So much of success comes down to how you define success. It’s a feat that is self-fulfilling if done right. One person’s success may be in completing a marathon while another’s may be walking around their block three weeks in a row. Success is what you need it to be at the moment of definition.
The same goes for business projects. If your definition of success is to be a billionaire by 30 or to create a billion dollar business, you will likely be disappointed. However, if your goal is to collect experiences that will allow you to be given more responsibility over some amount of time, you have a higher likelihood of success.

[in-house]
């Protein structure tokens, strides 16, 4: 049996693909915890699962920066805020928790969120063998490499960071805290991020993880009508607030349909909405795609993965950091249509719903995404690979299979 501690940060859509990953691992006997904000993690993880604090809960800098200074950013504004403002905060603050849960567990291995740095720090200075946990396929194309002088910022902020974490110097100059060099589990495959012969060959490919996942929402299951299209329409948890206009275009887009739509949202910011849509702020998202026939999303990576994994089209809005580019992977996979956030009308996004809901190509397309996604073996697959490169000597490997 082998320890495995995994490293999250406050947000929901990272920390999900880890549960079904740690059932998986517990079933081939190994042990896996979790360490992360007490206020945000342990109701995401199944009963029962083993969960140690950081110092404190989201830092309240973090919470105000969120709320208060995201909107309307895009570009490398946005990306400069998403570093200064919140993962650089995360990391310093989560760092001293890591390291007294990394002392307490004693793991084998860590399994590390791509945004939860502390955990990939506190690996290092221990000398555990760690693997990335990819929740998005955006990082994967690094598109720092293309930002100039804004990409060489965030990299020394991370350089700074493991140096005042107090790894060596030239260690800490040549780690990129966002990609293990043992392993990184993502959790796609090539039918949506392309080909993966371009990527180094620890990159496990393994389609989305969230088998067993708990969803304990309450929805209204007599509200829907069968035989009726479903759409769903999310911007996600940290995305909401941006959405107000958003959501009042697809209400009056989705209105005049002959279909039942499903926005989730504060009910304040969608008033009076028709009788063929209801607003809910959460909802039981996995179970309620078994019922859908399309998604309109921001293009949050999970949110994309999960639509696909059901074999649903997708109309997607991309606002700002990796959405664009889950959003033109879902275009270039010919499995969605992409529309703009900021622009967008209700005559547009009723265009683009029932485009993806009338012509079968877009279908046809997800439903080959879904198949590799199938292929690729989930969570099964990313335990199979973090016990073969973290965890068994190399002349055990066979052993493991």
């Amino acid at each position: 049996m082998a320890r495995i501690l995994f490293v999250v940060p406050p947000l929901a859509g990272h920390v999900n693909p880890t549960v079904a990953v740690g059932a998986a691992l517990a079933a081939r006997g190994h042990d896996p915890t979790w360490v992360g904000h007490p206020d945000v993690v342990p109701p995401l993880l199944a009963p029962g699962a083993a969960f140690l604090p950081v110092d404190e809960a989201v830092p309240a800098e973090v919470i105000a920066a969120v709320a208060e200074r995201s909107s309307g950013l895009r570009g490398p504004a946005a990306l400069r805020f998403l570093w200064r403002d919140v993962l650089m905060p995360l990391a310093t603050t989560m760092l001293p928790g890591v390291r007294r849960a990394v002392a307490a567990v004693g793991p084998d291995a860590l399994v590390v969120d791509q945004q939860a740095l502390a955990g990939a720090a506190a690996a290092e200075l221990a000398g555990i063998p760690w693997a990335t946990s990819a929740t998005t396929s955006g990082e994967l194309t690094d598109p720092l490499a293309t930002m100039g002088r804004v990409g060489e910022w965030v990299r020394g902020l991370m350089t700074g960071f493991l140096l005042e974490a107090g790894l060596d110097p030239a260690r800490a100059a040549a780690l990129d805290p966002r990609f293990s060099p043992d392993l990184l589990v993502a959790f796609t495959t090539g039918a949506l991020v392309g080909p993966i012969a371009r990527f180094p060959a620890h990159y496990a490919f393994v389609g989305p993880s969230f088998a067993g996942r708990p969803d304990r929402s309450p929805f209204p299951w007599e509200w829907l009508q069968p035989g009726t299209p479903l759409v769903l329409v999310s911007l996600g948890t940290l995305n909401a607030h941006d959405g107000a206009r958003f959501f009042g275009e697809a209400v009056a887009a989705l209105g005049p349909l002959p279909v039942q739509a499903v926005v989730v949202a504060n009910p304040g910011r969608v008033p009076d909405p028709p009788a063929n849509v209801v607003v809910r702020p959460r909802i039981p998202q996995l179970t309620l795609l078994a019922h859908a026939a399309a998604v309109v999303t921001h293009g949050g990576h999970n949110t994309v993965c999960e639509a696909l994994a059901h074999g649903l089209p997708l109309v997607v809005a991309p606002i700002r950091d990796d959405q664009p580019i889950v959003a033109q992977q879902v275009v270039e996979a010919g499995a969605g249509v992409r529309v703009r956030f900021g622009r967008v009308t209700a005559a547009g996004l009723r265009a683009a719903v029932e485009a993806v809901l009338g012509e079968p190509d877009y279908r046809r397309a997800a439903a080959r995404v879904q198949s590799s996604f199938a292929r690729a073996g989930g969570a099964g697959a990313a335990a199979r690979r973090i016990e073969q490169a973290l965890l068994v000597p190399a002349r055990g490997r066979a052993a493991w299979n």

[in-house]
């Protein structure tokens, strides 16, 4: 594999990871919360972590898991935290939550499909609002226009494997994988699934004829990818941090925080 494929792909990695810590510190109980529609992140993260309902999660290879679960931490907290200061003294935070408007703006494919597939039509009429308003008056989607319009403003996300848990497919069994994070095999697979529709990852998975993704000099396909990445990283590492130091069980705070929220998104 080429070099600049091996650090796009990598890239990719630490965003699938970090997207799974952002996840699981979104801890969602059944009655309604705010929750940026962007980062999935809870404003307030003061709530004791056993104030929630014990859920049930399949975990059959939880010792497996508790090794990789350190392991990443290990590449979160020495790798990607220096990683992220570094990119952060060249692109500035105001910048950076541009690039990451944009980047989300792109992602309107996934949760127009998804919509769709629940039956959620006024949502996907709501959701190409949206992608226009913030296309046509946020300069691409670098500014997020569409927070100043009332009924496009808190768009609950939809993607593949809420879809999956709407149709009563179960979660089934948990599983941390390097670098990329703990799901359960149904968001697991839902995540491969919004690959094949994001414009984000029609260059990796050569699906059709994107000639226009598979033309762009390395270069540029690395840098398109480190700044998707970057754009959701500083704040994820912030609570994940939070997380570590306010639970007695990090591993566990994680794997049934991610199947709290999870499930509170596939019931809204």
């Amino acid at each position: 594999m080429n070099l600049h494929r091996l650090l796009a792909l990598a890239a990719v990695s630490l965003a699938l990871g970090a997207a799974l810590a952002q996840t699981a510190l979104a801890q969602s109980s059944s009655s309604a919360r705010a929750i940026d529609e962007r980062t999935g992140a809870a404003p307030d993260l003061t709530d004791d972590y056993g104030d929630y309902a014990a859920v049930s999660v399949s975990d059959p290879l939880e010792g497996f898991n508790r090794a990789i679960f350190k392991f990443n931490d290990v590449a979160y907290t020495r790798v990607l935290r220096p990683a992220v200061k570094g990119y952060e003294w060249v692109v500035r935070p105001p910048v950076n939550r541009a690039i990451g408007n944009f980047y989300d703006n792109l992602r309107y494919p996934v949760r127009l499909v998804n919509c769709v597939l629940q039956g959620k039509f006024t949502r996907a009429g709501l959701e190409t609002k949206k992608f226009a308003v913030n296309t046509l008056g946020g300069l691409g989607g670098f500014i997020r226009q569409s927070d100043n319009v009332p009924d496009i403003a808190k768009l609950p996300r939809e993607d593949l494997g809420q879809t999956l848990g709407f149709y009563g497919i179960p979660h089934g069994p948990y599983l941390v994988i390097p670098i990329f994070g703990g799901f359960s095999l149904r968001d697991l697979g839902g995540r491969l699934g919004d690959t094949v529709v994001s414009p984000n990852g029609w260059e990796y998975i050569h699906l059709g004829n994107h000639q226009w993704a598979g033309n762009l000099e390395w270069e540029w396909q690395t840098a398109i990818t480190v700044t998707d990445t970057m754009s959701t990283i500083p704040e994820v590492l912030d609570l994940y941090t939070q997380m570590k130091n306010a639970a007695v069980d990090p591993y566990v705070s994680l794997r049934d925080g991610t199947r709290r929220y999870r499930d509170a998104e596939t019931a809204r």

Similarly, if you update your definition of success every few months, years, and decades you will continually push the boundaries of what you expected to do. Success is not actually an event – it’s a habit. Success breeds success and is built from doing one thing at a time.
Failure is often a requirement for future success because only through failure can we understand where our problem definitions were out of alignment with what we were actually trying to accomplish.